13 September ~ The derby between FC Schalke 04 and Borussia Dortmund is probably the biggest in Germany. It is the German “Old Firm” and has had its fair share of highlights over the past decades. Jens Lehmann once scored in the dying seconds to equalise for Schalke, Borussia ruined Schalke's title hopes in 2007 with a 2-0 win – one of only three wins for the Black and Yellows in the last 26 matches. On the terraces a banner reading Ein Leben Lang Keine Schale In Der Hand (A lifetime without a championship) greeted the 49th anniversary of Schalke’s last title.

It will be different when the game kicks off in Gelsenkirchen at 5.30pm next Sunday. More than 300 different Dortmund fan groups are backing a boycott appeal for this match. Over 1,500 tickets have been returned (of 6,000 available). As this is high-security match, tickets for the terraces cannot be sold on matchday, so for the first time in many years the derby will not be sold out.

The boycott is directed against yet another price hike by Bundesliga clubs. With a top match surcharge, travelling Borussia fans would need to pay €22 for a terrace ticket and an average of €55 for a seat. When the two teams met for the last time earlier this year, the very same ticket would cost €14.30. We believe that this is an attempt to have higher ticket prices set in stone and have decided to fight it.

Nearly every Bundesliga fan has been asked to pay more in recent years. Supporters fear that a Premier League trend has taken over German football in the last decade or so – forcing moderate income groups and younger fans out of the stadiums, and looking for new customers who will accept higher prices in exchange for seeing the latest stars from all over the world.

The Bundesliga's chief selling point, however, is its unique atmosphere, alongside lower ticket prices than in all the other major European leagues. Stadiums are sold out – the average attendance last season was 42,490. Fans travel over from Benelux, the UK and Scandinavia to see Bundesliga matches and enjoy a beer and a bratwurst while standing on the terraces.

This is slowly changing. The campaign Kein Zwanni für nen Steher (20 euros for standing – no way!) is challenging the price hike and wants to see the Bundesliga continue to be affordable for all social classes for years to come. Over the weekend other supporter groups from different clubs joined the campaign, showing their feelings with banners. It will be a long and hard road to success. We believe it is worth taking. Stephan Uersfeld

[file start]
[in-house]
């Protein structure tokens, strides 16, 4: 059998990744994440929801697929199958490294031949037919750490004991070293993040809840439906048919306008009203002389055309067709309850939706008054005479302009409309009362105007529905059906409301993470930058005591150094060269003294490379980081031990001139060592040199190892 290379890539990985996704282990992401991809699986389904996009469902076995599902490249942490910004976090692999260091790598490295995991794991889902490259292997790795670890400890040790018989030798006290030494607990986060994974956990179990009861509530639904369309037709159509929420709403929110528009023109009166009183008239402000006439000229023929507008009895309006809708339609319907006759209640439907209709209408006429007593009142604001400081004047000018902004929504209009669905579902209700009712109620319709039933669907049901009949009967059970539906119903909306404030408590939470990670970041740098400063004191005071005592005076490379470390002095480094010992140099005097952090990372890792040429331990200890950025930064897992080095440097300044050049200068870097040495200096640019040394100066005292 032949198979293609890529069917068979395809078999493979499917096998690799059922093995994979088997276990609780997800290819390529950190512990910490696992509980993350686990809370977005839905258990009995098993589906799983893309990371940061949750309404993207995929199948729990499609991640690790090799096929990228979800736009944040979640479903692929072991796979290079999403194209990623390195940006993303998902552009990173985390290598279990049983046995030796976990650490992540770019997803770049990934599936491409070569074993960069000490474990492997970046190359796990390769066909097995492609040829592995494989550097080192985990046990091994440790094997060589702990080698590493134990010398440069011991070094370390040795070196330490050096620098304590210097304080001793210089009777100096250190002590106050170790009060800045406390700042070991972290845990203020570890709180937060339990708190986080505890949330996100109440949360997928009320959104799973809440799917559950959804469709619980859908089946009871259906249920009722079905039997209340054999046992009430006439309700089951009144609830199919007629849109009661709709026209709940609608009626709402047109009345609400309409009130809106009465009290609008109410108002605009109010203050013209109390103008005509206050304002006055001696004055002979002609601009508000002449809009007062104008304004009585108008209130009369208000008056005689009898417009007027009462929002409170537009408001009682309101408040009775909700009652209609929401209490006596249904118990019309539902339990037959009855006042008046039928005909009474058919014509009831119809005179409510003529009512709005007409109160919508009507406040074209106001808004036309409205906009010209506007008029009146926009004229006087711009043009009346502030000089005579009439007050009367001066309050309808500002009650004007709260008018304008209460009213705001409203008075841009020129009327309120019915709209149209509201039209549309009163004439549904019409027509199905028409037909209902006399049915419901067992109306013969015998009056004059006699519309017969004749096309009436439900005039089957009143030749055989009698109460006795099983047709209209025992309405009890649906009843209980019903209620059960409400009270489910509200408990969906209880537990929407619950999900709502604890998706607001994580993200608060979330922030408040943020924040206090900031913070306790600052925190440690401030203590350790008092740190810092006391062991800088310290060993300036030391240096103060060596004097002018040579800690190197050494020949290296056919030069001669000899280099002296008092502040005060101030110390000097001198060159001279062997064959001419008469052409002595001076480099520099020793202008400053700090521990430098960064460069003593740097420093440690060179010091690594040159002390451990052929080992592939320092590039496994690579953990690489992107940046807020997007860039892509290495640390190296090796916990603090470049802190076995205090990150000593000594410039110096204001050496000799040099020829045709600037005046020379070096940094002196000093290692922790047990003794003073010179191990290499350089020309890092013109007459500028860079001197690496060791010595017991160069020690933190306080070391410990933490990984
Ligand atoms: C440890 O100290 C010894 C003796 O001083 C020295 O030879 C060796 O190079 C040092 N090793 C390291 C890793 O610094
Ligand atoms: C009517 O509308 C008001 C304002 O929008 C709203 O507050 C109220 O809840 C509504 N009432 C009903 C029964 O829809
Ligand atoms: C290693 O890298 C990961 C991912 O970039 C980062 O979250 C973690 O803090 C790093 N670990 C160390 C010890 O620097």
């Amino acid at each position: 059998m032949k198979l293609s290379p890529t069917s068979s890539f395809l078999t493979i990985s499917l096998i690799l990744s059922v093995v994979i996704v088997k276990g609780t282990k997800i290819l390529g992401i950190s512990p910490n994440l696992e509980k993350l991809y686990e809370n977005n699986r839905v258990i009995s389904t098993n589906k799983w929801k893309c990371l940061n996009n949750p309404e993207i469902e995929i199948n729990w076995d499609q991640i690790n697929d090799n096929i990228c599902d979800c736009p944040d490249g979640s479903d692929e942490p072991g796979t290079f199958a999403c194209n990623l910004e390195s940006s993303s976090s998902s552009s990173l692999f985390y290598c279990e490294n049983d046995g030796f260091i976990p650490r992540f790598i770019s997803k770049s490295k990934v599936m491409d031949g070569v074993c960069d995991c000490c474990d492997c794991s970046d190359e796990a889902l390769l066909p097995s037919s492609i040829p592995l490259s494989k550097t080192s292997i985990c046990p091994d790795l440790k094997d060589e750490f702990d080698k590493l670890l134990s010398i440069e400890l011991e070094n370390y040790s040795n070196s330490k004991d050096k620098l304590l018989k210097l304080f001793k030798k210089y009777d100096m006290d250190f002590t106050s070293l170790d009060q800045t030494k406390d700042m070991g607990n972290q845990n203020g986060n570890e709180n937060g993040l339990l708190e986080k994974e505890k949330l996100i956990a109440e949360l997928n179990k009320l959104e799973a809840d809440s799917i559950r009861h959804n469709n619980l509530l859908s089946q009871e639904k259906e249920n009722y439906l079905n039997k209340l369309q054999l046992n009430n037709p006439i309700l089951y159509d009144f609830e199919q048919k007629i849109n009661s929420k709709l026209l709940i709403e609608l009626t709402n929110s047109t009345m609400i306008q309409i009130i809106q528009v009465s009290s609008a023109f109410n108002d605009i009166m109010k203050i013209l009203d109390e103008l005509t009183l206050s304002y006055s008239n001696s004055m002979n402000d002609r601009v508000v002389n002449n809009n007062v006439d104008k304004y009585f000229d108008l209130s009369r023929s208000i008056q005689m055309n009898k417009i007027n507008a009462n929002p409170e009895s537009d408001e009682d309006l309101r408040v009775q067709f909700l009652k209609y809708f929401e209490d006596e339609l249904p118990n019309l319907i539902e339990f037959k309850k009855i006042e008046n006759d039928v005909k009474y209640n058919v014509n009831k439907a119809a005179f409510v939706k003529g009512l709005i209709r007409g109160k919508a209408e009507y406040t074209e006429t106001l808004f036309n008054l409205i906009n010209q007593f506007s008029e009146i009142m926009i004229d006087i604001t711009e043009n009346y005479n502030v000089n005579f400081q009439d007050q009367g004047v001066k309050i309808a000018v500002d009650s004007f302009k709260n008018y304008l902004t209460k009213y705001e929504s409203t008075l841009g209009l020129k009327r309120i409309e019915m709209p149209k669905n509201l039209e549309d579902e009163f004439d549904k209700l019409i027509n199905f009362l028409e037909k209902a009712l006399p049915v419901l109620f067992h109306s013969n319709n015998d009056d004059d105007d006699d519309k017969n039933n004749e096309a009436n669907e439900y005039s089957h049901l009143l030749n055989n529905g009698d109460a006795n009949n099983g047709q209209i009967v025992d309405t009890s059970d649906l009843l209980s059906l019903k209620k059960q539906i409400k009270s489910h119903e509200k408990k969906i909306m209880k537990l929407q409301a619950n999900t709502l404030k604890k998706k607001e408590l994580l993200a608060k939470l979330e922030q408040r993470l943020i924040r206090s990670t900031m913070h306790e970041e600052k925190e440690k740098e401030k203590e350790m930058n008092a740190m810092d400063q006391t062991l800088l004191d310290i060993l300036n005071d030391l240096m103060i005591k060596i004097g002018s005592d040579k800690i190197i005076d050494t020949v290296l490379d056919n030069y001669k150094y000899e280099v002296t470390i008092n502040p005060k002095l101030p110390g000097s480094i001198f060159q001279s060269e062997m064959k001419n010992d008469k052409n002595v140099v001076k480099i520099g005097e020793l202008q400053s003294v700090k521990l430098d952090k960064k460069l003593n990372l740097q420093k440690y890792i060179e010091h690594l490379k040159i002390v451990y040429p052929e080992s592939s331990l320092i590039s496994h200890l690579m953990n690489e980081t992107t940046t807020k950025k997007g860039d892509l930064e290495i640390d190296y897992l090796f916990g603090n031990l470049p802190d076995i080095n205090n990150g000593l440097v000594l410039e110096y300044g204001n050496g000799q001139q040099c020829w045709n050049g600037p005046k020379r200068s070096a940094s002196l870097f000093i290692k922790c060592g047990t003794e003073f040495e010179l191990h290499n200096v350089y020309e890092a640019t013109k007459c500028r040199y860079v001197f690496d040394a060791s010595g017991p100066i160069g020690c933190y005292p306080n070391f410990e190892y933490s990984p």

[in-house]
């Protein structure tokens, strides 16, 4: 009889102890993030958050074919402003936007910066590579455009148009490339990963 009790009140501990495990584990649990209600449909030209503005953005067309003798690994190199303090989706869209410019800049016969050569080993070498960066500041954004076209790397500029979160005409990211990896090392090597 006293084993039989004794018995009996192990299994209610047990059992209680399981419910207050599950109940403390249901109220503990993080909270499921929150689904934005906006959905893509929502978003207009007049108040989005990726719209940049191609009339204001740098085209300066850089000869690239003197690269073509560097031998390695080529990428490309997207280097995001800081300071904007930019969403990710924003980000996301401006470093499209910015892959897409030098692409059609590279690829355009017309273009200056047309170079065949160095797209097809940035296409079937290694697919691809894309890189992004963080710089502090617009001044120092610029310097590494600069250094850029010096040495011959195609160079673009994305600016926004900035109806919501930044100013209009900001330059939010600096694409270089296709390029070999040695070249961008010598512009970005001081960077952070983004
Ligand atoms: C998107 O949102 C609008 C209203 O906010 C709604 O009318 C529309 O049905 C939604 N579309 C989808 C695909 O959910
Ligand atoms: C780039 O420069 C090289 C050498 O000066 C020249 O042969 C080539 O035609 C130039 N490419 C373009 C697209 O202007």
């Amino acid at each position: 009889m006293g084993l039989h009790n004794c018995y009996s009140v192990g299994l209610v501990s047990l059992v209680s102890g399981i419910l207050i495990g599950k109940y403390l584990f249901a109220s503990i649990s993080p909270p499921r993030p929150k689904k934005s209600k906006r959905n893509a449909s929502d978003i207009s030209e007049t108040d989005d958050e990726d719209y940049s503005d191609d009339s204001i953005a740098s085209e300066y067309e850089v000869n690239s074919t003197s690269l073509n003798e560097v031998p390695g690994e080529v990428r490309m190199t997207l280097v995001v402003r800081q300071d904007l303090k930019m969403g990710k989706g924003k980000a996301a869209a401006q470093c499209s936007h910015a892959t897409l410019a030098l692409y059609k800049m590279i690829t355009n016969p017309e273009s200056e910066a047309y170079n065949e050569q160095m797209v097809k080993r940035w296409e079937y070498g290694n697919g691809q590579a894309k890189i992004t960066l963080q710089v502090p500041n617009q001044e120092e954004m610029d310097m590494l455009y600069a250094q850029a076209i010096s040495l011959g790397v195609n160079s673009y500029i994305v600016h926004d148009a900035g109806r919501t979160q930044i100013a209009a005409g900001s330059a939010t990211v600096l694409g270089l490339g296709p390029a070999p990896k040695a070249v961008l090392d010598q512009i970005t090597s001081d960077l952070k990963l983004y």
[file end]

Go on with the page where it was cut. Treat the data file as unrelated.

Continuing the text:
Comments (4)
Comment by MachoMorten 2010-09-13 16:24:08

Very interesting article.

I support the boycott 100%. The Bundesliga is awesome, providing class football and some of the leading fan culture in Europe for reasonable prices. I can't believe they want to change that, but I guess money talk as always.

I'm one of those coming from Scandinavia to enjoy a wurst and bier in German stands. In February I got to see three games for the price of one Premiership match. That's the kind of image the executives should be proud of, not tear down!

Comment by ursus arctos 2010-09-13 18:06:43

Bestes glueck, Stefan.

The Bundesliga still has the best price/quality ratio in Europe, and it is great to know that fans are willing to take significant action to try to keep it that way. If only more fans across Europe were as willing to "vote with their feet".

Comment by Moonlight shadow 2010-09-13 21:32:14

Hopefully, they have less members of that idiotic "Boycotting will hurt the team, I don't mind having a rectal probe inserted if this is what it takes to support the lads" mindset so popular with some over here...

Comment by ragrunner 2010-09-14 00:56:30

I wish you luck in your battle! Was astounded when in Berlin a few years ago that I could get a ticket, beer, programme (even though I couldn't read it very well was nice to have) and a bratwurst in a stunning stadium watching top level football all for more or less the same price as a ticket to my tteam, who play in the English Championship.

The atmosphere and game was also fantastic, so it would be a tragedy if the fans were to be priced out like many are in England.

Related articles

“There won’t be Nazis at Eintracht Frankfurt” – German club ban far-right voters
Embed from Getty Images // A move by club present Peter Fischer to stop neo-nazis attending Eintracht Frankfurt matches has prompted a wider...
Mesut Özil: Gunning for greatness – my life
by Mesut Özil 
with Kai PsottaHodder & Stoughton £15.99Reviewed by David StubbsFrom WSC 365, July 2017Buy the book The jury is...
Braunschweig look to upset odds and local rivals Wolfsburg in play-off
Embed from Getty Images The tie pitches two former Bundesliga champions against each other for a place in the top flight, with public support...